And if your stomach can handle it, you could order it all, since one of the real thrills of dining out in Buenos Aires is that it’s embarrassingly inexpensive. The Argentine peso was once at a one-to-one exchange with the dollar, but now it’s settled at about three to one, which means that at La Cabrera, one of the most expensive parrillas, the provoleta, at 13 pesos, will set you back just a tad more than $4. The bondiolita, at 23 pesos, costs less than $8 and can easily feed several. An indulgent dinner for two will total about $40, and if you budget another $20, you can let your finger drift to the bottom of the wine list.
While La Cabrera is a faithful re-creation of the traditional parrilla, some of the best of Palermo Viejo’s new places are about tweaking tradition. Elles, which opened last year in a former house and garage, has a small, and very good, menu of French-inspired dishes and cleaned-up Argentine classics like chipirones a la plancha, or seared baby squid with corn, and bife de chorizo, grilled rib-eye. The space has been whitewashed and left empty except for mismatched oak furniture and an opulent chandelier, giving the room a loftlike elegance. At Divina Patagonia, the regional sampler platter offers a refined introduction to the ingredients of the rugged south: an assortment of sausages, cheeses and cured meats, including smoked deer sliced as thin as prosciutto. Main courses are hearty dishes in delicate portions — Patagonian lamb, deer loin, wild boar braised in beer.
A wave of Italian immigration in the late 1800’s left a lasting impression on Argentina’s culinary landscape: the grilled steak may be the country’s most celebrated dish, but the Milanesa, a breaded veal cutlet, is its comfort food. Order it at El Preferido de Palermo, a 75-year-old Italian grocery and lunch counter, where schoolchildren in uniforms jockey with businessmen in suits for one of the chest-high tables. Milanesa de peceto comes piled high with fries or topped with tomato sauce and melted mozzarella. If you have time, you might linger over the gran picada, an antipasto sampler with 13 different small bites — sausages, olives, wedges of frittata, a hard-boiled quail’s egg neatly sliced in half — accompanied by Hesperidina, an Argentine aperitif every bit as minty and murky as an Italian fernet.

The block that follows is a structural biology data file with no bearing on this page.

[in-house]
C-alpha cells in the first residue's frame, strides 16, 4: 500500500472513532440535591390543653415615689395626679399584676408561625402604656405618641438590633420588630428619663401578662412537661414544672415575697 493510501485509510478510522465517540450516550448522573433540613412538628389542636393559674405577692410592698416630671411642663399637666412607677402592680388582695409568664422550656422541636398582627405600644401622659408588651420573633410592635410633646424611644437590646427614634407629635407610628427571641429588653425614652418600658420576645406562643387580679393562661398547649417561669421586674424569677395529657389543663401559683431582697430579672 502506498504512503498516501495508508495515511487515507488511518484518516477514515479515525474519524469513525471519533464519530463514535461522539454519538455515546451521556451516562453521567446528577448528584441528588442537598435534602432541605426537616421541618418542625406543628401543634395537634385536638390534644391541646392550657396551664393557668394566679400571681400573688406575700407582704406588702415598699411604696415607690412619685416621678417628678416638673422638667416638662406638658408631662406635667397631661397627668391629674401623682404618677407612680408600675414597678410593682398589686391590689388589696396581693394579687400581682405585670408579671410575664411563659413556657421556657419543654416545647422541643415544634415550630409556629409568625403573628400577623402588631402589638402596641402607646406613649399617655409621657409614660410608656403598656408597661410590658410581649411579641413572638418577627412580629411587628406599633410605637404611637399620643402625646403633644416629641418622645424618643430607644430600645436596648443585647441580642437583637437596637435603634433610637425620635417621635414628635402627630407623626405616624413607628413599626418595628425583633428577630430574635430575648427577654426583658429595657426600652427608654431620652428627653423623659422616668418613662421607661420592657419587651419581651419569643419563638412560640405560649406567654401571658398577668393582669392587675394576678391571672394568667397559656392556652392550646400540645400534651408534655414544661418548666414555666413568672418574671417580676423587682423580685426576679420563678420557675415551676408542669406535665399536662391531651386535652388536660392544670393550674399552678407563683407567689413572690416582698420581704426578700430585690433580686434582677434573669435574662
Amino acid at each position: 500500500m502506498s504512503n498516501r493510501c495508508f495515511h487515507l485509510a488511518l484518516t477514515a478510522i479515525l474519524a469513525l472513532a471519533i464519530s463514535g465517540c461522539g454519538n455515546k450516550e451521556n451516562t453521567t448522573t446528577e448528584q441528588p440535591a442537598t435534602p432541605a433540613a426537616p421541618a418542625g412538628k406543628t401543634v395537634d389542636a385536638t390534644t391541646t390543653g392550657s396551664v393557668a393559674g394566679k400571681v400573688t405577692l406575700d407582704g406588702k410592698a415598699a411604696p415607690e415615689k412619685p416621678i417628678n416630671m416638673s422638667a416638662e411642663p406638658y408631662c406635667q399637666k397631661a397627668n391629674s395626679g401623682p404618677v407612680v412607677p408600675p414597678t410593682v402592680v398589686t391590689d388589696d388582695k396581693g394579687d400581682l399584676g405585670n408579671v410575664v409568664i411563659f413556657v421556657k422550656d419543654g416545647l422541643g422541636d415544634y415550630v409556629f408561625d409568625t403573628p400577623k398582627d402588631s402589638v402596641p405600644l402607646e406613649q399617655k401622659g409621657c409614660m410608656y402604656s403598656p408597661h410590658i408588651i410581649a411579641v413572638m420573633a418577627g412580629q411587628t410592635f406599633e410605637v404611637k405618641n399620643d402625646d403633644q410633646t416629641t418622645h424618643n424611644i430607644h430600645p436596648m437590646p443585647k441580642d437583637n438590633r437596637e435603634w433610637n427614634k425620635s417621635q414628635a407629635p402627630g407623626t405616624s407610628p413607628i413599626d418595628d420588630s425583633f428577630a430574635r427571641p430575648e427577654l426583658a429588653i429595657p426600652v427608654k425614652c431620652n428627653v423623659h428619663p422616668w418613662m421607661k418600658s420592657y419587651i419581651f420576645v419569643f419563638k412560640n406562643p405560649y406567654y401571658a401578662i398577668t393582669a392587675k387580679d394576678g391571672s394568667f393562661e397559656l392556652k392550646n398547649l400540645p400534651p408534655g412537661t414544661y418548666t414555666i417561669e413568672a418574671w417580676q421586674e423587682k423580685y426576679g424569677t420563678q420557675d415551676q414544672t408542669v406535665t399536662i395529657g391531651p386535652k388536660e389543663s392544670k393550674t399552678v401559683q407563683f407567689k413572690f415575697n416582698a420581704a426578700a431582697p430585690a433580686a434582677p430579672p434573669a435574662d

El Preferido de Palermo has weathered Palermo Viejo’s transformation just fine. So has La Cupertina, a homey spot where empanadas are an art, and the owner, Cecilia Hermann, who stands behind a rustic table like a captain commanding a flagship, is a legend. La Cupertina’s empanadas are half the size of what you buy on the street but immeasurably more delicious; try the humita y cebolla y queso, sweet corn and onion and cheese, which is as creamy as pudding, and the carne, a rich, spicy mixture of stewed beef. (And at a little more than 50 cents each, you feel like apologizing when you pay.)
Just a couple blocks away is Casa Cruz, Palermo Viejo’s most fashionable restaurant and the site of a nightly crush of actors, politicians, soccer stars and paparazzi. You can find entourages and expensive drinks there, and, for that matter, anywhere, but you can find food like La Cupertina’s only in Argentina.
WHERE TO STAY
Palermo Viejo is home to some of the city’s newest and coolest places to stay. 1555 Malabia House High-design B&B in a historical building. Malabia 1555; 011-54-11-4833-2410; www.malabiahouse.com.ar; doubles from about $105. Bo Bo Hotel Boutique hotel with modern rooms and a popular restaurant. Guatemala 4882; 011-54-11-4774-0505; www.bobohotel.com; doubles from $100. Five Cool Rooms In fact, 16 rooms, modern design and a great roof garden. Honduras 4742; 011-54-11-5235-5555; www.fivebuenosaires.com; doubles from $90. Home Hotel Bright rooms and a hip English-speaking staff, with a pool and a garden in the middle of the city. Honduras 5860; 011-54-11-4778-1008; www.homebuenosaires.com; doubles from $115. For luxe digs outside the neighborhood, try the new Palacio Duhau-Park Hyatt (011-54-11-5171-1234; www.parkhyatt.com; doubles from $410) or the classic Alvear Palace Hotel (011-54-11-4808-2100; www.alvearpalace.com; doubles from $550), both in Recoleta.
WHERE TO EAT
La Cabrera Cabrera 5099; 011-54-11-4831-7002; entrees about $6 to $12. La Cupertina Cabrera 5300; 011-54-11-4777-3711; entrees $3 to $5. Divina Patagonia Honduras 5710; 011-54-11-4771-6864; entrees $6 to $13. Elles Honduras 5916; 011-54-11-4777-9555; entrees $8 to $11. Jangada Honduras 5799; 54-11-4777-4193; entrees $5 to $19. El Preferido de Palermo Jorge Luis Borges 2108; 011-54-11-4774-6585; small plates $1 to $5.